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Pho­tog­ra­pher Kara Rosen­lund has filled her “ram­bling” Queens­land work­ers’ cot­tage with na­ture, cu­rios and antiques

THINK BACK TO YOUR FOURTEENTH BIRTH­DAY. Can you re­mem­ber what you asked for? Prob­a­bly not. For pho­tog­ra­pher, stylist and in­te­ri­ors lover

Kara Rosen­lund, the an­swer comes eas­ily: pol­ished floor­boards. “I’ve al­ways been into in­te­ri­ors and tex­tures and how rooms make you feel,” Kara says. Com­bine that with a pas­sion for pho­tog­ra­phy and the crys­tal ball was pretty clear on Kara’s fu­ture. Start­ing out as a pho­tog­ra­pher, Kara cred­its a stint work­ing in Lon­don, in an antiques store and as a prop stylist, for ig­nit­ing her pas­sion for in­te­ri­ors.

DREAM JOB Th­ese days Kara jug­gles a com­bi­na­tion of the two – shoot­ing for mag­a­zines and selling pho­to­graphic prints as well as work­ing on her life­style col­lec­tion, a mix of home­wares and fash­ion. Her long list of ac­com­plish­ments would give any­one a case of the en­vies if she wasn’t the def­i­ni­tion of de­light­ful. Warm, with bound­less en­ergy, her drive is teamed with a well-trained eye and ef­fort­less style. She shakes off the stuffi­ness of antiques, mix­ing them with her own col­lec­tions and pieces for a clas­sic yet fresh take that’ll have you search­ing sal­vage yards faster than you can say “it’s vin­tage!”.

OWN STAMP Kara found her 1890s work­ers’ cot­tage in 2010 while pe­rus­ing from Lon­don. The three-bed­room house, si­t­u­ated on Bris­bane’s north side, was “just ram­bling enough,” Kara says. “I didn’t want to have to pay a pre­mium for some­one else’s ugly kitchen and bath­room ren­o­va­tion. I wanted their bones and that’s all

I could af­ford. It felt re­ally hon­est, the tim­ber floors, the high ceil­ings, th­ese work­ers’ cot­tages are re­ally trans­par­ent and quirky. It was also in a great spot, there was just some­thing about it.”

DIY AT­TI­TUDE It took the cou­ple a year and a half to ren­o­vate, while liv­ing in the cot­tage. First the bath­room, then the kitchen, be­fore adding a din­ing room, plant­ing up the gar­den and fill­ing the space with Kara’s me­men­toes. At the same time, Kara

was start­ing the next phase of her ca­reer. She had shipped back a con­tainer of antiques from Lon­don and pur­chased, off Gumtree, a 1959 car­a­van (in need of a hearty makeover) to sell them from. “It was re­ally hard. I was do­ing the mar­ket, get­ting up at 2.30am, sleep­ing on a mat­tress. It was just a bit gross and we were about to get mar­ried as well. Ev­ery­thing was hap­pen­ing at the same time,” she says. Enough to war­rant heart pal­pi­ta­tions. But not for Kara. “It was fun, some­thing was al­ways hap­pen­ing.” This sums Kara up, her pos­i­tive na­ture and abil­ity to launch her­self whole­heart­edly at a project. Case in point: when she had a spare 10 days, she set about sand­ing and white­wash­ing all the floors by her­self.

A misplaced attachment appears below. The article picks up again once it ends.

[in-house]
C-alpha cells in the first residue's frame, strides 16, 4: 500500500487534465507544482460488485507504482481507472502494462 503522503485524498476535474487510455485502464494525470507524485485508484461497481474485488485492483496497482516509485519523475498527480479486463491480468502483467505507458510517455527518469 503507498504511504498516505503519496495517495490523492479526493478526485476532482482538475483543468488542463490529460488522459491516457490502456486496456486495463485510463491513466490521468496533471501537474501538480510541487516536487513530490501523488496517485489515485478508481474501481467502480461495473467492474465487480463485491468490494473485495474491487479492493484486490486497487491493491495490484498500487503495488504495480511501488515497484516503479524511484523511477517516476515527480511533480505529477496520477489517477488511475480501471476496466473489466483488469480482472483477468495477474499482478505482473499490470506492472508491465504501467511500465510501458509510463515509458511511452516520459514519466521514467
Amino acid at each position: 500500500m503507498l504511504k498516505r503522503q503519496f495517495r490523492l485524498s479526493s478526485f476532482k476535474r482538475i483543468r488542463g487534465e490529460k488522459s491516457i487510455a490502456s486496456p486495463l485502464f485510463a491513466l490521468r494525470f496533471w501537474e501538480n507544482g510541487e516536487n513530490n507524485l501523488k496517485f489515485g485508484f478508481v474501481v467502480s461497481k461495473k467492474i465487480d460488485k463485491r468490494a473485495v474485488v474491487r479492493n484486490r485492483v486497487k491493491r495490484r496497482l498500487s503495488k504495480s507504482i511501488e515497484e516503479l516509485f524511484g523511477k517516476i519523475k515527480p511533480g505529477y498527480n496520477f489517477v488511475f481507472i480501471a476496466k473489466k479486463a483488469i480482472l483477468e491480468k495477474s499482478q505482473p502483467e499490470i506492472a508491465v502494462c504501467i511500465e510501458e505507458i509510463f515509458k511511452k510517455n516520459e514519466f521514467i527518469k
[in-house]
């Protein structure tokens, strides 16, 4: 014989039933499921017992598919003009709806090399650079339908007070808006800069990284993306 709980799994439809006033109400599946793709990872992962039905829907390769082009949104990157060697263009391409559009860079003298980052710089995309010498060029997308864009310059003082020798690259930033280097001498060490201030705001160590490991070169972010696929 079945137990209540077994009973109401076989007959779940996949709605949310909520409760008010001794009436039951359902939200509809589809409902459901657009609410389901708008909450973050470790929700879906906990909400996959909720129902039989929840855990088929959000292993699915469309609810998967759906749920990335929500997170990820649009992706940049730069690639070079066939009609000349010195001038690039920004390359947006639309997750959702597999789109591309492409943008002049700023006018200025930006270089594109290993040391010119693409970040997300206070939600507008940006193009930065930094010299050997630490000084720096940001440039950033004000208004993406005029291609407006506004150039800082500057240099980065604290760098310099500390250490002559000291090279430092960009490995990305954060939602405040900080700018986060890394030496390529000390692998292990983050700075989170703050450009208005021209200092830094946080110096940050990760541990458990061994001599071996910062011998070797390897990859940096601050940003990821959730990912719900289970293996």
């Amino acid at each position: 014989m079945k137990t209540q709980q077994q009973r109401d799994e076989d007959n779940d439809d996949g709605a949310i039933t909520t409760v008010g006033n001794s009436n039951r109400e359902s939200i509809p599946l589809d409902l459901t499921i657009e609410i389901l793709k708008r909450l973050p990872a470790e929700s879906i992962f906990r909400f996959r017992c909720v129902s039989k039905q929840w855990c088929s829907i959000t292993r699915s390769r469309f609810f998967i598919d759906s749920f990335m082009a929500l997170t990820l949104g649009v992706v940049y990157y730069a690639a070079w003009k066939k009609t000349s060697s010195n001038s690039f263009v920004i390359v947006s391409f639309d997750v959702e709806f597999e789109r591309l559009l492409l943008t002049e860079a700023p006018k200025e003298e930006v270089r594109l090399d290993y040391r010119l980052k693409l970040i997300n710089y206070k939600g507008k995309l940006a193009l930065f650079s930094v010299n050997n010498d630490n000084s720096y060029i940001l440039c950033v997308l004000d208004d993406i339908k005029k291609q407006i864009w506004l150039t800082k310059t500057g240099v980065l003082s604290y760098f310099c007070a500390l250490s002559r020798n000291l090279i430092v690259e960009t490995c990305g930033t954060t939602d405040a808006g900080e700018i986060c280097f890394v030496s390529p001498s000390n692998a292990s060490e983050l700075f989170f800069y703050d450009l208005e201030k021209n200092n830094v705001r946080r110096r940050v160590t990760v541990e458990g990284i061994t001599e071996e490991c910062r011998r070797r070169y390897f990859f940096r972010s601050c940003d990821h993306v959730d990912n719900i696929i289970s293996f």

TRUE TO YOUR­SELF Kara’s love of old pieces comes from me­mories of garage sale hop­ping with her dad and heavy dessert spoons and bone-han­dled knives at her grand­mother’s house. Her top tip is to sur­round your­self with what brings you joy. “I want to walk into one of my rooms and feel like me,” Kara says. “I don’t want to walk in and go ‘be­cause I have the top 10 on-trend pieces, this room must be on trend’. It has to go be­yond that be­cause it’s a re­flec­tion of you and how you live your life.”

Cosy space The din­ing nook was built by Kara and fea­tures one of her pho­to­graphs taken in Namibia, ship lights bought in Lon­don and vin­tage Dan­ish leather cush­ions found at a sec­ond-hand shop. The cane chair is also vin­tage and the ta­ble is an an­tique from Vieille Branche. Also in the col­lec­tion of cush­ions are finds from Fran­calia, De­sign Twins, Jar­dan and KR Home. The throw is from Città and ceram­ics by Brid­gette Bo­den­ham.

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